* June 16, 2015, on the current affairs program ‘As It Happens’
James Galbraith, economist at the University of Greece and an advisor to the finance minister of Greece. The interview begins at the seven minute mark of third half hour of the program.
Three texts enclosed:
1. Greece: Drop the debt, break the chains
International campaign of the Jubilee Debt Network
Visit the campaign website. There, you can sign the Europe-wide petition demanding cancellation of the odious debt imposed on the Greek people by the wealthy class of that country in league with European and international banksters. So far, more than 19,000 people have signed.
We, the citizens of countries across Europe, call for:
A European conference to agree debt cancellation for Greece and other countries that need it, informed by debt audits and funded by recovering money from the banks and financial speculators who were the real beneficiaries of bailouts.
An end to the enforcing of austerity policies that are causing injustice and poverty in Europe and across the world.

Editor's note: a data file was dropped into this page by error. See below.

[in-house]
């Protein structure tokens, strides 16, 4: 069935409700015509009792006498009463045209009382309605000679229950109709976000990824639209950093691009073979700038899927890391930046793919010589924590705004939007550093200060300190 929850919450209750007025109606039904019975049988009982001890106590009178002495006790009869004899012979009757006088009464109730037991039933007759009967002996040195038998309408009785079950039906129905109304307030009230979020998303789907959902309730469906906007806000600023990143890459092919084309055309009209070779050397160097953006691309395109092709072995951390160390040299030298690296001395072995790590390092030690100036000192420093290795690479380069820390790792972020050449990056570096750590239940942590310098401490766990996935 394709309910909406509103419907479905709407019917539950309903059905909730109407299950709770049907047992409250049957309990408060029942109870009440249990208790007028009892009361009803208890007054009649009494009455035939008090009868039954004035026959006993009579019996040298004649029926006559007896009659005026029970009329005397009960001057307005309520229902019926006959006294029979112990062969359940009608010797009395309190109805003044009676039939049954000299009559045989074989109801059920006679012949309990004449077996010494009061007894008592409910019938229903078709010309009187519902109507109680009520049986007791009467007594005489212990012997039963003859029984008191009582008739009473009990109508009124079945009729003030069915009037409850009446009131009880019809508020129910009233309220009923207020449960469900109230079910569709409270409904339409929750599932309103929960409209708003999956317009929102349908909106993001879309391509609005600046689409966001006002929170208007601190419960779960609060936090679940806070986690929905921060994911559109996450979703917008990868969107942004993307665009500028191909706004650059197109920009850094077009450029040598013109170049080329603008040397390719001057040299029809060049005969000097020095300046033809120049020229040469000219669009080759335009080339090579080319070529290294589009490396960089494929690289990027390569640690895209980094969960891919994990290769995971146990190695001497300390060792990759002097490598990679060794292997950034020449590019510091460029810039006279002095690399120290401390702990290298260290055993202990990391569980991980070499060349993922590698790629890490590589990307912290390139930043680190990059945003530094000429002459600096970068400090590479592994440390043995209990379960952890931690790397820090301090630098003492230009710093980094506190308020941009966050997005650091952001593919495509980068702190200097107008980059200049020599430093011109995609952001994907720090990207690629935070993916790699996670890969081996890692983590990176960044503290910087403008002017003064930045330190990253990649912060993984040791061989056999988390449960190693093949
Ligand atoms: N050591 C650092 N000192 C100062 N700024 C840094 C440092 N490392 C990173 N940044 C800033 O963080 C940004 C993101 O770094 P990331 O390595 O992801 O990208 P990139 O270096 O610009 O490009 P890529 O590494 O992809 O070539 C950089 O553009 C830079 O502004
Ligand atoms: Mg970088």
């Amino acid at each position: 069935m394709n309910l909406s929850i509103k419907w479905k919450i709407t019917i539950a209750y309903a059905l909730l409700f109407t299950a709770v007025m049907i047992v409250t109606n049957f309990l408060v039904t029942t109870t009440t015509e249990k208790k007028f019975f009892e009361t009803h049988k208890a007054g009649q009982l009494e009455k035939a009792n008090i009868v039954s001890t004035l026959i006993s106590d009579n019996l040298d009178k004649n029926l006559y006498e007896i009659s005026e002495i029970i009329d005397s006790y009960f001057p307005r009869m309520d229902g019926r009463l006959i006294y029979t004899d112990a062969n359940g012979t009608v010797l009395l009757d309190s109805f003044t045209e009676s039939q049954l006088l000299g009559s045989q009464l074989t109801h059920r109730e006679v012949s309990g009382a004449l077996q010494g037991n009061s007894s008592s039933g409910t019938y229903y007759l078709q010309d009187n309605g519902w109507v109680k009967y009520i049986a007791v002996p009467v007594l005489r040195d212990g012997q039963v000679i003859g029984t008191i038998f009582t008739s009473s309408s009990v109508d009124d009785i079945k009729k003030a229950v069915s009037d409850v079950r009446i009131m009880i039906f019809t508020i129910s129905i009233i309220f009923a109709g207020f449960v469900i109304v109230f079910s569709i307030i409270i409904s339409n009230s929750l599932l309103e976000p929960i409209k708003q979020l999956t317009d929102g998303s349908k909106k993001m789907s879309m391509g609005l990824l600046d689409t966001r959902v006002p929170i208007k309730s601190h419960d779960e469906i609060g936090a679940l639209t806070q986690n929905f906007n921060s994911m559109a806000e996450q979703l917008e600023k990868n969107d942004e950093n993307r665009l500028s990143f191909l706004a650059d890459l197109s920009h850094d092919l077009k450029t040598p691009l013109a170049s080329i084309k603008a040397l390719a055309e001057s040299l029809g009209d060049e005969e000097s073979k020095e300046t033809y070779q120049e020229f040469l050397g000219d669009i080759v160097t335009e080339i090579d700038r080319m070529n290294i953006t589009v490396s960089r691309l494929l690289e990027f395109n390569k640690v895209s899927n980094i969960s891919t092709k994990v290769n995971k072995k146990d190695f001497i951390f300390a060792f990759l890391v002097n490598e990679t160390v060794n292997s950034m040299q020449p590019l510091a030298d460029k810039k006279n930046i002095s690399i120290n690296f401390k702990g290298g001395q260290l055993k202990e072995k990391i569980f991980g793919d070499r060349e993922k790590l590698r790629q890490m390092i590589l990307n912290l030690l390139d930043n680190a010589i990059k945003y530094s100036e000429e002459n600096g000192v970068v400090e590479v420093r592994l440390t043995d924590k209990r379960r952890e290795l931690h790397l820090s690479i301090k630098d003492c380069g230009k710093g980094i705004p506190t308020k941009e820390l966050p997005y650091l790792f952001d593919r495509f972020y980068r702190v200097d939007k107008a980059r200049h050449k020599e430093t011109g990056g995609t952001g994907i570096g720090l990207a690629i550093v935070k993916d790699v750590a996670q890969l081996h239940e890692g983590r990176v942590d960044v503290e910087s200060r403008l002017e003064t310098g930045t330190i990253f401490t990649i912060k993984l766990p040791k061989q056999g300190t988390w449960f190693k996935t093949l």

The creation of UN rules to deal with government debt crises promptly, fairly and with respect for human rights, and to signal to the banks and financiers that we won’t keep bailing them out for reckless lending.
People across Europe are being crushed by austerity, a failed policy and false solution to the problem of accumulating public debts, much of which were caused by the bailing out of the banks. They join millions of people in developing countries who continue to be profoundly affected by repeat debt crises and decades of punishing austerity.
Greece is the frontline on Europe’s debt crisis. The Greek people are burdened by an enormous and unpayable debt caused by the lending of irresponsible European banks, the borrowing of the corrupt Greek elite, and a global network of tax havens allowing money to flow out of the country. The Greek Truth Commission is starting to expose the deep injustice of these debts.
Greece’s crisis and those before it are symptoms of a global financial system that puts the interests of banks and financial elites above the needs of ordinary people and our rights to secure homes, decent work, and access to essential public services like water, healthcare, education.